Stephens v. StateAnnotate this Case
660 S.W.2d 85 (1983)
Kenneth Burke STEPHENS, Appellant, v. The STATE of Texas, Appellee.
Court of Criminal Appeals of Texas, En Banc.
September 14, 1983.
*86 John P. Knouse, Dallas, for appellant.
Henry Wade, Dist. Atty., Karen Chilton Beverly, Greg Davis and Gerry Holden-Meier, Asst. Dist. Attys., Dallas, Robert Huttash, State's Atty. and Alfred Walker, Asst. State's Atty., Austin, for the State.
Before the court en banc.OPINION
W.C. DAVIS, Judge.
A jury found appellant guilty of aggravated robbery, V.T.C.A., Penal Code, § 29.03, and assessed punishment at twenty years' confinement.
This case presents an example of error within the area of "have-you-heard" questions and reputation witnesses. Appellant advances two arguments. First, appellant contends that the trial court improperly permitted the State to cross-examine a defense witness during the punishment phase of the trial so as to imply that the appellant was in fact guilty of specific acts of misconduct. Second, appellant argues that the question should never have been asked of the witness because the witness was not a reputation witness. The rule is that when cross-examining a reputation witness "the question [is to] be phrased `have you heard' that the defendant committed a certain act? (sic) If the question is phrased `do you know' or if it is phrased in such a way as to imply that the act was actually committed, then the question is improper...." Brown v. State, 477 S.W.2d 617, 620 (Tex.Cr.App. 1972). But, the State cross-examined appellant's wife at the punishment phase as follows:"Q. Now, Mrs. Shaw, did you know that Kenneth Stephens, the defendant in this case, in 1969 was convicted of the offense of theft? MR. KNOUSE: I object to the form of the question, Your Honor, the question is phrased did you know. It is stated as a fact, and first of all, it is improperly stated question, it is not a have you heard question, and secondly of all, we have not made this witness a character witness in any manner by the testimony that we have elicited. THE COURT: Your objection is overruled. You may answer the question. You understand the question? THE WITNESS: II didn't know until recently. Q. (By Mr. Davis) All right. You know now, though, right? A. Yes, I know now. Q. Now, did you know that this conviction occurred in 1969, right? A. I didn't at the time. Yeah, I do know now. Q. You know now, right? A. Yes. Q. You do know now, don't you? That this was for a felony offense of theft? *87 A. Well, I just knew that it had happened, I didn't know why or what it was. Q. You didn't know that it was a felony? A. No, I didn't. Q. Do you know now? A. I know now. Q. Okay, and do you know that it was for the felony offense of theft of edible meat? MR. KNOUSE: Your Honor, I will object to that prosecutor continuing to go into did you know questions and is not trying to go into the specifics of the offense which is not permissible by law. THE COURT: Well, you are overruled, and I would like to see both sides around the side of the Bench, and I will explain it to you."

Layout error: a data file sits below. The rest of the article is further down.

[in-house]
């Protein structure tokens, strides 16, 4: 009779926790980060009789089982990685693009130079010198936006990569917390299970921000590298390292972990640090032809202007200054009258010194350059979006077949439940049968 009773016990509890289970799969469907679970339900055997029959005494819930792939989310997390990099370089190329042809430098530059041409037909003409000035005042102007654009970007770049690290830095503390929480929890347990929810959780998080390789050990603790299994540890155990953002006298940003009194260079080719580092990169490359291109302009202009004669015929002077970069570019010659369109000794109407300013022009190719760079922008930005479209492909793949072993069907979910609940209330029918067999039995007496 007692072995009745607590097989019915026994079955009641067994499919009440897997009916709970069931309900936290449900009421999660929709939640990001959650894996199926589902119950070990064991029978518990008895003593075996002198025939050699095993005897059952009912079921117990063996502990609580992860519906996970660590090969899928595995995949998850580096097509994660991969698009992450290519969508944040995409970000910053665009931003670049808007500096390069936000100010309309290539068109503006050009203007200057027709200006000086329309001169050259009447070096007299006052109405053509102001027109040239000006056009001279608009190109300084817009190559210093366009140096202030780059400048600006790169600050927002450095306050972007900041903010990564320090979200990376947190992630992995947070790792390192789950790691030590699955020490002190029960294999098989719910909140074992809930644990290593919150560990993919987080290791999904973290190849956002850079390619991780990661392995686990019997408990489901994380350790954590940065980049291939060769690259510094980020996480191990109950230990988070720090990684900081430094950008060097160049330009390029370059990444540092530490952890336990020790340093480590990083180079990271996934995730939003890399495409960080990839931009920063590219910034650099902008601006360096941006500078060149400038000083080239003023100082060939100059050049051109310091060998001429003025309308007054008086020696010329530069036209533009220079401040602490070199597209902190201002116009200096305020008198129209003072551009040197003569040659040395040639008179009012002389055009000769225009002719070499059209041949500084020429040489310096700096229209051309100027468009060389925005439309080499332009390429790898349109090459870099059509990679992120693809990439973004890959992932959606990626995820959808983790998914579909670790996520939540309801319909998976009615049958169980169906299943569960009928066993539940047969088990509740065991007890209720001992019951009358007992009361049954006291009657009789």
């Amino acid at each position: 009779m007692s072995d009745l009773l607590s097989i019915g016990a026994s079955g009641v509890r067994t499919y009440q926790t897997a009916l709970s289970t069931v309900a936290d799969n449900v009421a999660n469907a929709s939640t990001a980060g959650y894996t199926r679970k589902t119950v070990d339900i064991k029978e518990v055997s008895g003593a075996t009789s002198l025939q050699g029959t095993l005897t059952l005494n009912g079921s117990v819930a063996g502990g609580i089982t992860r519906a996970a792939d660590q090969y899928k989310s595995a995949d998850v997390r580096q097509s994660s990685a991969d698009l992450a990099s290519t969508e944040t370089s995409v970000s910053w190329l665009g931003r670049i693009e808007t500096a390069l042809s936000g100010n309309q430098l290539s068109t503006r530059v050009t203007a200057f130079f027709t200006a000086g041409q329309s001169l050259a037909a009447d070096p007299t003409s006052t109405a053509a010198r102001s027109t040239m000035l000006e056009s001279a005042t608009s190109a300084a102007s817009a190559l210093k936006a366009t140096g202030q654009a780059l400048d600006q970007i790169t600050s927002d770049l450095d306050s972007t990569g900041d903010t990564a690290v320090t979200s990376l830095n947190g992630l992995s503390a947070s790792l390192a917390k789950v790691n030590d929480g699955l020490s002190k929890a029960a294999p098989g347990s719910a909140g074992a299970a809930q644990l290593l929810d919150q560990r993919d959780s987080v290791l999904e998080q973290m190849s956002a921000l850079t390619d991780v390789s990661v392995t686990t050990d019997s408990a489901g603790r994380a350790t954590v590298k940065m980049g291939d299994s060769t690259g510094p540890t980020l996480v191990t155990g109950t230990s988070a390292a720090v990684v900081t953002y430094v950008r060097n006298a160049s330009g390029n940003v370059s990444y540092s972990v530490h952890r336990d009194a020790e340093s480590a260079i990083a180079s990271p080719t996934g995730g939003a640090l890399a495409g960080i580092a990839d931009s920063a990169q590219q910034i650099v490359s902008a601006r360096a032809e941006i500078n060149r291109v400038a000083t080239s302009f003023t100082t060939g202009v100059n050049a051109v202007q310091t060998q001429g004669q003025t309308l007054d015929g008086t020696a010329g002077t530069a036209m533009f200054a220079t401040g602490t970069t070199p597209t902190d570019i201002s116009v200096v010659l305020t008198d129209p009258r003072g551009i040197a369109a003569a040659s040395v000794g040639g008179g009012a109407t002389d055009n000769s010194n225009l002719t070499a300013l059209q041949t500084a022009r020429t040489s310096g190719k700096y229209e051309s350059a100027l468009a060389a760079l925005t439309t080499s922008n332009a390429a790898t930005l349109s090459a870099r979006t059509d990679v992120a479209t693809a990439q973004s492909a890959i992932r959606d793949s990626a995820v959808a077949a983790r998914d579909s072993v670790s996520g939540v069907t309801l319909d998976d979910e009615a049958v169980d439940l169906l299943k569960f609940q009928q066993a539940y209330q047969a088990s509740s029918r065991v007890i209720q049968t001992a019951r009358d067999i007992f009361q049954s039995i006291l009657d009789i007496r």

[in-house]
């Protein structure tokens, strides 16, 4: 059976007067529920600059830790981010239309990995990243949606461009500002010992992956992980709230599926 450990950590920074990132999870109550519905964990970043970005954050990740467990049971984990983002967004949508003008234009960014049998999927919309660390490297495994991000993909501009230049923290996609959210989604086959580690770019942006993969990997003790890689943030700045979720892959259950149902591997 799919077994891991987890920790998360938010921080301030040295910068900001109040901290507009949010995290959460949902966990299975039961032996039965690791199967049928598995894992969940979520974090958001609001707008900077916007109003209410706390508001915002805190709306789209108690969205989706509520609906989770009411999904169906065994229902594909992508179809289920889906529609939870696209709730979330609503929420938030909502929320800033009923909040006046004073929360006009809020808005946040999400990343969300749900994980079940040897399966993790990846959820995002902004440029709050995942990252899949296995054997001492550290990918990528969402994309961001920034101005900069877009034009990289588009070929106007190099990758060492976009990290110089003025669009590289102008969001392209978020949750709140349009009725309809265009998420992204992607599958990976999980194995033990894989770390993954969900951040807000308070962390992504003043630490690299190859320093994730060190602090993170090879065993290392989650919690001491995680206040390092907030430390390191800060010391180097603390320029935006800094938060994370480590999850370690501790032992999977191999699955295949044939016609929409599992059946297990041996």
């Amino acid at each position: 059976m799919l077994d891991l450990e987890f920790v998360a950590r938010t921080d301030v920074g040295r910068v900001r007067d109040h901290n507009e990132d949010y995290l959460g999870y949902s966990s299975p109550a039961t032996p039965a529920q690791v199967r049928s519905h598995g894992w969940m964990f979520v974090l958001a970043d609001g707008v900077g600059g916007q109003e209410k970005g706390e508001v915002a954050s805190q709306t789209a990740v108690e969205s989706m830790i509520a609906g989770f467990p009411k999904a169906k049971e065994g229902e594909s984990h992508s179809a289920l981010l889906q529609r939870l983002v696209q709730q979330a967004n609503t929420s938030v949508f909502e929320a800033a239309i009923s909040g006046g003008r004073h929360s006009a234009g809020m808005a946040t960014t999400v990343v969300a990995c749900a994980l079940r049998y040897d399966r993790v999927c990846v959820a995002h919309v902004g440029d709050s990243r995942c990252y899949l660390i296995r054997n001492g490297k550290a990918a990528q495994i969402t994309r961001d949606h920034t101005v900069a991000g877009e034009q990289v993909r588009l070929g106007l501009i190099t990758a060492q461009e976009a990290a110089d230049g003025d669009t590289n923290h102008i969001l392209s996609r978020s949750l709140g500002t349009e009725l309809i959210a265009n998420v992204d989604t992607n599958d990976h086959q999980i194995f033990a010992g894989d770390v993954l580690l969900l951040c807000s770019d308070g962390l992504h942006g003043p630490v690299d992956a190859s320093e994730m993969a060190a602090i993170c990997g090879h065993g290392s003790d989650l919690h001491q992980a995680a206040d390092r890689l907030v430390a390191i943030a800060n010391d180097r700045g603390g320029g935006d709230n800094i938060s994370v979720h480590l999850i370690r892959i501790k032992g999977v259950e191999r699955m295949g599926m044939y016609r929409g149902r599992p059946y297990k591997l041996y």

Furthermore, not only was the form of the State's question improper, but the witness was not a reputation witness in the first instance. The witness testified on direct examination only that her husband: loved her children, supported the family, held a steady job, and participated on a track team, a basketball team and a clean-up committee in the community. Appellant's wife did not testify to his reputation; no "have-you-heard" questions to test reputation should have been allowed at all. Ward v. State, 591 S.W.2d 810, 818 (Tex.Cr. App.1979). Even if the State's question had been in proper form, it should not have been asked.
The overruling of appellant's objections was reversible error. See Nixon v. State, 653 S.W.2d 443 (1982); Jewell v. State, 593 S.W.2d 314 (Tex.Cr.App.1979); White v. State, 590 S.W.2d 936 (Tex.Cr.App.1979); Washington v. State, 590 S.W.2d 493 (Tex. Cr.App.1979).
The State argues that the witness was not a reputation witness and the cross-examination was proper because the State was simply introducing appellant's prior conviction through appellant's wife's testimony.
The State is correct in asserting that prior final convictions are admissible as evidence at the punishment phase of the trial. Art. 37.07(3)(a), V.A.C.C.P. It is, however, untenable to suggest that a hearsay answer to a "do-you-know" question, doubly so when the witness indicates that she does not really know, constitutes evidence of a final conviction under Art. 37.07(3)(a). Even if the cross-examination was performed in order to introduce the prior conviction, the testimony of this witness was wholly insufficient and improper to prove a prior final conviction for the purposes of Art. 37.07(3)(a). See Morgan v. State, 515 S.W.2d 278 (Tex.Cr.App.1974).
The judgment is reversed and remanded.NOTES
 The State's treatment of the witness belies this claim.